I've been working on the Action Language for OOA09. I was planning to publish a technical note on Action Language design. However, that discussion will now be included on the main Action Language page when it is published (hopefully this week). I will also be putting the Action Language under change control and it will be a major feature of the next OOA Tool build. A number of interesting issues have surfaced during this work:

  • Are collections needed in an Action Language?
  • Should the creation (and deletion) of supertype object instances (and the associated subtype-supertype relationships) be completely automated?
The first issue will be covered in a separate technical note while the second issue is discussed below.

Most of the existing Shlaer-Mellor and Executable UML Action Languages (e.g. [OAL02] and [ASL03]) take the view that all object instances are created and deleted separately from each other and that subtype-supertype relationships are related and unrelated separately also. However, [xtUML02] proposed that supertype object instances and subtype-supertype relationships (called generalizations in Executable UML) should be created automatically whenever leaf object instances are created. Furthermore, when a leaf object instance is deleted, all supertype object instances and the associated subtype-supertype relationships should be automatically deleted. Where a leaf object instance is part of a multiple subtype-supertype hierarchy then a leaf object from each hierarchy must be specified in the Create object instance statement. This proposal significantly reduces the amount of creation and deletion code required in an application, especially if the application uses lots of subtype-supertype relationships.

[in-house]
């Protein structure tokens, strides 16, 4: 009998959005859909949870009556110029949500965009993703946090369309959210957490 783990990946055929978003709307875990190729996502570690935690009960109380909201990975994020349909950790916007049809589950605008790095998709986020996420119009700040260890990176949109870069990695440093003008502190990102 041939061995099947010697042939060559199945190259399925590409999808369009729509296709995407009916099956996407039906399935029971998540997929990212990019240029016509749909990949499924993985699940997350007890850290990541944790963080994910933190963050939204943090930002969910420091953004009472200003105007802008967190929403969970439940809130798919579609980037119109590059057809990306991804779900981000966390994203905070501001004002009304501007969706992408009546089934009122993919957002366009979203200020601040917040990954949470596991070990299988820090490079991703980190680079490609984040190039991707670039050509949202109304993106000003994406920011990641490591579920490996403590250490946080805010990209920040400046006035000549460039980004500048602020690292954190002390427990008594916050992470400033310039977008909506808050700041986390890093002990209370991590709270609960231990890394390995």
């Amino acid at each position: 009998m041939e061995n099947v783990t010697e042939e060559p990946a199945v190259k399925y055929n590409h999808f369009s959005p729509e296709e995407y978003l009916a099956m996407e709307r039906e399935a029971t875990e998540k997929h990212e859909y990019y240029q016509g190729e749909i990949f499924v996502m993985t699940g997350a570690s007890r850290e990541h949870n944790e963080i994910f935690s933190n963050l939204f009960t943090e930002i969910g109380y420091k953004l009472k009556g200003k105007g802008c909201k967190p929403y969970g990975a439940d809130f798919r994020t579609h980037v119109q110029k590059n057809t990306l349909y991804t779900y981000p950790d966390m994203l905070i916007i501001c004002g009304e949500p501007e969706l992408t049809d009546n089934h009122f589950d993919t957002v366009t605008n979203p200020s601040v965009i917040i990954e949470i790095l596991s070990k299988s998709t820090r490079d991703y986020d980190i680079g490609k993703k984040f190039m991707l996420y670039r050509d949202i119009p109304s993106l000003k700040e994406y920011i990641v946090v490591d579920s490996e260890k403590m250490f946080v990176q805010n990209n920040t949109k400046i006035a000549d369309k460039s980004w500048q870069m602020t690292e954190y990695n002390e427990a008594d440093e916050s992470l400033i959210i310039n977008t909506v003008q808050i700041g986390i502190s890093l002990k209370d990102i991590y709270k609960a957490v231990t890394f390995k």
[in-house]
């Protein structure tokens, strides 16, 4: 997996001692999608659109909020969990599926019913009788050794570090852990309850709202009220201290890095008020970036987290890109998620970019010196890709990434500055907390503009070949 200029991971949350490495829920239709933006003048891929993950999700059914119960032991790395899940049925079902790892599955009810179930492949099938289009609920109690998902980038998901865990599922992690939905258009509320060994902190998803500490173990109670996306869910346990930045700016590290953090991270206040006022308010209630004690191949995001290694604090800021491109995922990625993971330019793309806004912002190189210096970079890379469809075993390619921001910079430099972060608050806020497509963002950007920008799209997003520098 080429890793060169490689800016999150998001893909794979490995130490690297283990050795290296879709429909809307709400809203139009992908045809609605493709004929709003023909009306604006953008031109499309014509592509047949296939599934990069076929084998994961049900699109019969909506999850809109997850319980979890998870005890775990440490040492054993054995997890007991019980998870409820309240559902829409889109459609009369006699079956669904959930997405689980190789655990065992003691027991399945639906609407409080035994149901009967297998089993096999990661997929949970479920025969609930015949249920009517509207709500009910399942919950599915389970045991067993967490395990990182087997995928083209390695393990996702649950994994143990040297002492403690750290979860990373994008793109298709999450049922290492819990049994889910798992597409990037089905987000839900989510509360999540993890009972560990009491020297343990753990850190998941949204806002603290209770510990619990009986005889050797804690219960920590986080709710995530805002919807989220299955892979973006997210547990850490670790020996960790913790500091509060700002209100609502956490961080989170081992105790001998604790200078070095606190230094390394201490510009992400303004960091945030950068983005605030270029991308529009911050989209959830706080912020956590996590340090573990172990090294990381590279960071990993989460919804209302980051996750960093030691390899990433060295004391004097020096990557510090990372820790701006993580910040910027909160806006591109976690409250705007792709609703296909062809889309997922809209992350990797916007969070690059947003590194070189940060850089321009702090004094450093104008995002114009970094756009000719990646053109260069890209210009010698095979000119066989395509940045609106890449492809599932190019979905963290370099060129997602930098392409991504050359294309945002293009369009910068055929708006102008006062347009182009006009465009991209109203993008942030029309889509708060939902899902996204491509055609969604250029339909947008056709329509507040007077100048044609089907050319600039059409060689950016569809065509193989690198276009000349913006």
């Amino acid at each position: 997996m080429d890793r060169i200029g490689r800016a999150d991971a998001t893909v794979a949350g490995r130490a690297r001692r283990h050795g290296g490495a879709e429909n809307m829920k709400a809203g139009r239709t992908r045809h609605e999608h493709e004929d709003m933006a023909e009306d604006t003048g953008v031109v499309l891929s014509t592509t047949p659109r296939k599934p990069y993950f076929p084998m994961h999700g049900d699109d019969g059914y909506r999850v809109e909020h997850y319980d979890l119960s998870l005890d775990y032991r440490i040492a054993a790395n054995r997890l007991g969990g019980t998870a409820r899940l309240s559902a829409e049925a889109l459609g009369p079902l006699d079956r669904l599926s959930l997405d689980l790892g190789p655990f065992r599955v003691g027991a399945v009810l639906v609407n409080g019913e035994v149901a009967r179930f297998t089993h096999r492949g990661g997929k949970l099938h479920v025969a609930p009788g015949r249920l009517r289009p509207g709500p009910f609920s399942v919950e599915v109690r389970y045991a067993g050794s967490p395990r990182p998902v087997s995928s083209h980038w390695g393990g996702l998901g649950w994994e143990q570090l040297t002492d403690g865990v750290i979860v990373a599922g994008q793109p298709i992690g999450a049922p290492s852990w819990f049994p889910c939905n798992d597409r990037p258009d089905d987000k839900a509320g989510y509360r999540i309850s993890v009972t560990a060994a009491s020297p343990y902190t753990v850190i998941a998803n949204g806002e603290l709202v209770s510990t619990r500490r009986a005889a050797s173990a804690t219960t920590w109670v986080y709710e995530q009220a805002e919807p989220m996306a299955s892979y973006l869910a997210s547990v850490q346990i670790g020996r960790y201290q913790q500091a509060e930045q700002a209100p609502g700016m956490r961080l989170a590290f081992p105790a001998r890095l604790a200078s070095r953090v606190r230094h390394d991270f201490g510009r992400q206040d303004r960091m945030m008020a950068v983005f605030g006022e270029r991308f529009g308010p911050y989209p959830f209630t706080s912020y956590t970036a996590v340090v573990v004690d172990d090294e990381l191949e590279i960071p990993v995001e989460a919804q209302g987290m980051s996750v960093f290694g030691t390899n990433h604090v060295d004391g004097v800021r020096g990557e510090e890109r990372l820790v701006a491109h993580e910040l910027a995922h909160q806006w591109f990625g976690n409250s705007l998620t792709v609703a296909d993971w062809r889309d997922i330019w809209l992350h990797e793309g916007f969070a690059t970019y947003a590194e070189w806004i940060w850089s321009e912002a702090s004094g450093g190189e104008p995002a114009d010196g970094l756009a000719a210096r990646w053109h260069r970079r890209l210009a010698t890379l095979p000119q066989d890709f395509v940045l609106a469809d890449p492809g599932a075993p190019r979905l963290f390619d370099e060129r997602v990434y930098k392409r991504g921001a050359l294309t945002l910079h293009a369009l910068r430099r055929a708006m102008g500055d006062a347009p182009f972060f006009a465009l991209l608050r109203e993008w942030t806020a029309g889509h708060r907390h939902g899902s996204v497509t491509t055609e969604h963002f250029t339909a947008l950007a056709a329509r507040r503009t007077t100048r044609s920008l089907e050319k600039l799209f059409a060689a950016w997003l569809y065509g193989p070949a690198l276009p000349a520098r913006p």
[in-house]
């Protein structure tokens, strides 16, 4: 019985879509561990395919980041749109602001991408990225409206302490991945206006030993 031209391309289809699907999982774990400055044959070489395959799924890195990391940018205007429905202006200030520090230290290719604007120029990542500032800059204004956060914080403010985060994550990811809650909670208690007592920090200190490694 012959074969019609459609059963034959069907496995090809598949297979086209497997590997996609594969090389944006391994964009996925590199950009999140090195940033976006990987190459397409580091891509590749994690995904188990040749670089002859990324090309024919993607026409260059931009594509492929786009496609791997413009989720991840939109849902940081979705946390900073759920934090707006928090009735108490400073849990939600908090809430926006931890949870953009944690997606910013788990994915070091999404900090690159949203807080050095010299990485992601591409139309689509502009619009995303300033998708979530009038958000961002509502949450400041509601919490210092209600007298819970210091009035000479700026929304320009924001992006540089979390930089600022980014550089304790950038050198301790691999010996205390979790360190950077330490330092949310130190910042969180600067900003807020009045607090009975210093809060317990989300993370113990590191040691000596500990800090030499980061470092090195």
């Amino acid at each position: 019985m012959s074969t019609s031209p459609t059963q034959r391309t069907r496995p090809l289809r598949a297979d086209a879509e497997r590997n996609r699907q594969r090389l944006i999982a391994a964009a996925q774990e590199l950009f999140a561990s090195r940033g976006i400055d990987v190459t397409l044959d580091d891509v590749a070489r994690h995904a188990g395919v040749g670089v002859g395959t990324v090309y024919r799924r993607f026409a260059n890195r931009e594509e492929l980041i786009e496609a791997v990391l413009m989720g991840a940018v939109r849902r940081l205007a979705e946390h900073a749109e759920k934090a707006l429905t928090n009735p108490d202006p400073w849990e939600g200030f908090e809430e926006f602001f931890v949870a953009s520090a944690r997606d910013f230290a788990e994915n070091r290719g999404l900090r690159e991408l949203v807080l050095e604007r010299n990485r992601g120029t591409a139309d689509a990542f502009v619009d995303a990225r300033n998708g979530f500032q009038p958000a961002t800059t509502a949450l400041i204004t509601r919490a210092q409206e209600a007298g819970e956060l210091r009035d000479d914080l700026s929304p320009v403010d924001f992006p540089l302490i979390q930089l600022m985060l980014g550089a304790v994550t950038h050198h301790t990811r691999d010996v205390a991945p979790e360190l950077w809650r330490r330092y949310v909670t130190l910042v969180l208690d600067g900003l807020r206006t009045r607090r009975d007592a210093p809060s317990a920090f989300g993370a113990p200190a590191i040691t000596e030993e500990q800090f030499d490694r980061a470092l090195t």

Shlaer-Mellor and Executable UML also support the concept of subtype migration while most object-oriented programming languages do not. If users are no longer able to relate and unrelate subtype-supertype relationships then we need some way of performing subtype migration. xtUML02 proposed a new Action Language statement that could reclassify object instances:

RECLASSIFY OBJECT INSTANCE variable FROM objectName TO objectName
However, this proposal requires multiple statements to perform reclassification across multiple hierarchies which is potentially inefficient since each statement may require a complete rebuild of the object instance hierarchy if the deployment programming language is object-oriented. An alternative more generic and potentially more efficient statement is given below:
RECLASSIFY OBJECT INSTANCE variable AS objectName { ',' objectName }*
There is no need to specify a from clause here. There is also no need to specify a leaf object for each hierarchy unless you want it to be a specify subtype in each hierarchy after the statement is executed.

OOA09 will adopt this approach for object creation and deletion and will support the above reclassify statement. However, for backwards compatibility with OAL, a Manual Supertype Creation : Boolean = FALSE attribute will be added to projects to allow users to create object instances without automatically creating supertype object instances and the associated subtype-supertype relationships. However, using this option will not be recommended since it is verbose and error prone. It will of course need to be used in projects loaded from BridgePoint export files.

On a completely separate note, the programme for Code Generation 2009 has now been published. I went last year and wrote up some notes (see Code Generation 2008). However, I am somewhat disappointed with this year's programme. There doesn't seem to be anything for hardcore 'model is the code' analysts and developers. Chris Raistrick from Kennedy Carter is giving an unspecified talk on Executable UML. However, it will probably be an overview or basic tutorial like last year. I would have liked to have seen some Action Language (rather than DSL) talks. Some discussion on what the OMG is doing with action semantics and fUML would have been useful. Any progress on the new RFP for a standard UML Action Language would also have been very interesting. However, I will admit to not proposing any talks for this year's conference and there are lots of things I could have talked about. Public speaking isn't one of my core skills unfortunately (nerves tend to get the better of me). Maybe, I will propose some talks for next year. I am not yet decided on whether I will go this year.